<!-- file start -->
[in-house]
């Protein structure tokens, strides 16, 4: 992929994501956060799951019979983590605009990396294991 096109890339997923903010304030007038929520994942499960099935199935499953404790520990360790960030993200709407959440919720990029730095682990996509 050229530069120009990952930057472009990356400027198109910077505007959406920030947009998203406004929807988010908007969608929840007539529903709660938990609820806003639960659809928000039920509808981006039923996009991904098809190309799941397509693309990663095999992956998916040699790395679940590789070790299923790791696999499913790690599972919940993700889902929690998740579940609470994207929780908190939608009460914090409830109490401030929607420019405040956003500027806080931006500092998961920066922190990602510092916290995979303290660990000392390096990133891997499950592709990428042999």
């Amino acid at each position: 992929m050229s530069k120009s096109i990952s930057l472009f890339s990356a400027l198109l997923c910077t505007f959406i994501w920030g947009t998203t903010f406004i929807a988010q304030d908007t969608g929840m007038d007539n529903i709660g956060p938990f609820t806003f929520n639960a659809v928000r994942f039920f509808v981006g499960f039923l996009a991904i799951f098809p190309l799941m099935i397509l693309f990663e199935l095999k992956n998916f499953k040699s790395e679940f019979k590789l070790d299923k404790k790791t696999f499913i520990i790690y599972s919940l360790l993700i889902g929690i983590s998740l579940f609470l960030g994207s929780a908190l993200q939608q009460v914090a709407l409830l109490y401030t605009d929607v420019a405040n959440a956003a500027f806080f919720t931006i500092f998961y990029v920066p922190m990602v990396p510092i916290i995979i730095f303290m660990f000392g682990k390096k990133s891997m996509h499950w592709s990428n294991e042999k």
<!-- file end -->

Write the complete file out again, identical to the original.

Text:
[in-house]
């Protein structure tokens, strides 16, 4: 992929994501956060799951019979983590605009990396294991 096109890339997923903010304030007038929520994942499960099935199935499953404790520990360790960030993200709407959440919720990029730095682990996509 050229530069120009990952930057472009990356400027198109910077505007959406920030947009998203406004929807988010908007969608929840007539529903709660938990609820806003639960659809928000039920509808981006039923996009991904098809190309799941397509693309990663095999992956998916040699790395679940590789070790299923790791696999499913790690599972919940993700889902929690998740579940609470994207929780908190939608009460914090409830109490401030929607420019405040956003500027806080931006500092998961920066922190990602510092916290995979303290660990000392390096990133891997499950592709990428042999």
């Amino acid at each position: 992929m050229s530069k120009s096109i990952s930057l472009f890339s990356a400027l198109l997923c910077t505007f959406i994501w920030g947009t998203t903010f406004i929807a988010q304030d908007t969608g929840m007038d007539n529903i709660g956060p938990f609820t806003f929520n639960a659809v928000r994942f039920f509808v981006g499960f039923l996009a991904i799951f098809p190309l799941m099935i397509l693309f990663e199935l095999k992956n998916f499953k040699s790395e679940f019979k590789l070790d299923k404790k790791t696999f499913i520990i790690y599972s919940l360790l993700i889902g929690i983590s998740l579940f609470l960030g994207s929780a908190l993200q939608q009460v914090a709407l409830l109490y401030t605009d929607v420019a405040n959440a956003a500027f806080f919720t931006i500092f998961y990029v920066p922190m990602v990396p510092i916290i995979i730095f303290m660990f000392g682990k390096k990133s891997m996509h499950w592709s990428n294991e042999k």